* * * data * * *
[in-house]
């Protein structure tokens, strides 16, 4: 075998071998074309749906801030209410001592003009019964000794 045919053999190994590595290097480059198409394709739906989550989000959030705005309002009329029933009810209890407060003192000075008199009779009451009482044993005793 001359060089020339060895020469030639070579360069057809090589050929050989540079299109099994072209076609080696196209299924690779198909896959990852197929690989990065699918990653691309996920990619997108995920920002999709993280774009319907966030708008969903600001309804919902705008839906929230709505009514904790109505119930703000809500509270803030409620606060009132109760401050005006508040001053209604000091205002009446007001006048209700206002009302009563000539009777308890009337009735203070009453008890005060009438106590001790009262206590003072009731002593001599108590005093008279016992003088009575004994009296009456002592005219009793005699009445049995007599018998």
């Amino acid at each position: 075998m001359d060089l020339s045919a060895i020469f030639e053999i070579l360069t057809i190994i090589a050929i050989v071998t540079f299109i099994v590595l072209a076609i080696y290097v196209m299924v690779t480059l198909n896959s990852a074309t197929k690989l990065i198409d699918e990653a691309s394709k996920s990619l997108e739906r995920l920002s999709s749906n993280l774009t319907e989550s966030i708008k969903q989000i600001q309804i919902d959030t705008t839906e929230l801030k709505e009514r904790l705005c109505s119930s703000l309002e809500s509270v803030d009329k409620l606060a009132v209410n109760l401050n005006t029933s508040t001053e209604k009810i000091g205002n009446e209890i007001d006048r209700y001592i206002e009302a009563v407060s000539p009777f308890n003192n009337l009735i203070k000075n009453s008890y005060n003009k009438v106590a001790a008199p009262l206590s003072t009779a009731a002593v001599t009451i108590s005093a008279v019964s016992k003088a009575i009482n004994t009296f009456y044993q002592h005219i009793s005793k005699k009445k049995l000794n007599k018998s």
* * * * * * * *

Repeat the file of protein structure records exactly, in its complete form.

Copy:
[in-house]
């Protein structure tokens, strides 16, 4: 075998071998074309749906801030209410001592003009019964000794 045919053999190994590595290097480059198409394709739906989550989000959030705005309002009329029933009810209890407060003192000075008199009779009451009482044993005793 001359060089020339060895020469030639070579360069057809090589050929050989540079299109099994072209076609080696196209299924690779198909896959990852197929690989990065699918990653691309996920990619997108995920920002999709993280774009319907966030708008969903600001309804919902705008839906929230709505009514904790109505119930703000809500509270803030409620606060009132109760401050005006508040001053209604000091205002009446007001006048209700206002009302009563000539009777308890009337009735203070009453008890005060009438106590001790009262206590003072009731002593001599108590005093008279016992003088009575004994009296009456002592005219009793005699009445049995007599018998």
């Amino acid at each position: 075998m001359d060089l020339s045919a060895i020469f030639e053999i070579l360069t057809i190994i090589a050929i050989v071998t540079f299109i099994v590595l072209a076609i080696y290097v196209m299924v690779t480059l198909n896959s990852a074309t197929k690989l990065i198409d699918e990653a691309s394709k996920s990619l997108e739906r995920l920002s999709s749906n993280l774009t319907e989550s966030i708008k969903q989000i600001q309804i919902d959030t705008t839906e929230l801030k709505e009514r904790l705005c109505s119930s703000l309002e809500s509270v803030d009329k409620l606060a009132v209410n109760l401050n005006t029933s508040t001053e209604k009810i000091g205002n009446e209890i007001d006048r209700y001592i206002e009302a009563v407060s000539p009777f308890n003192n009337l009735i203070k000075n009453s008890y005060n003009k009438v106590a001790a008199p009262l206590s003072t009779a009731a002593v001599t009451i108590s005093a008279v019964s016992k003088a009575i009482n004994t009296f009456y044993q002592h005219i009793s005793k005699k009445k049995l000794n007599k018998s």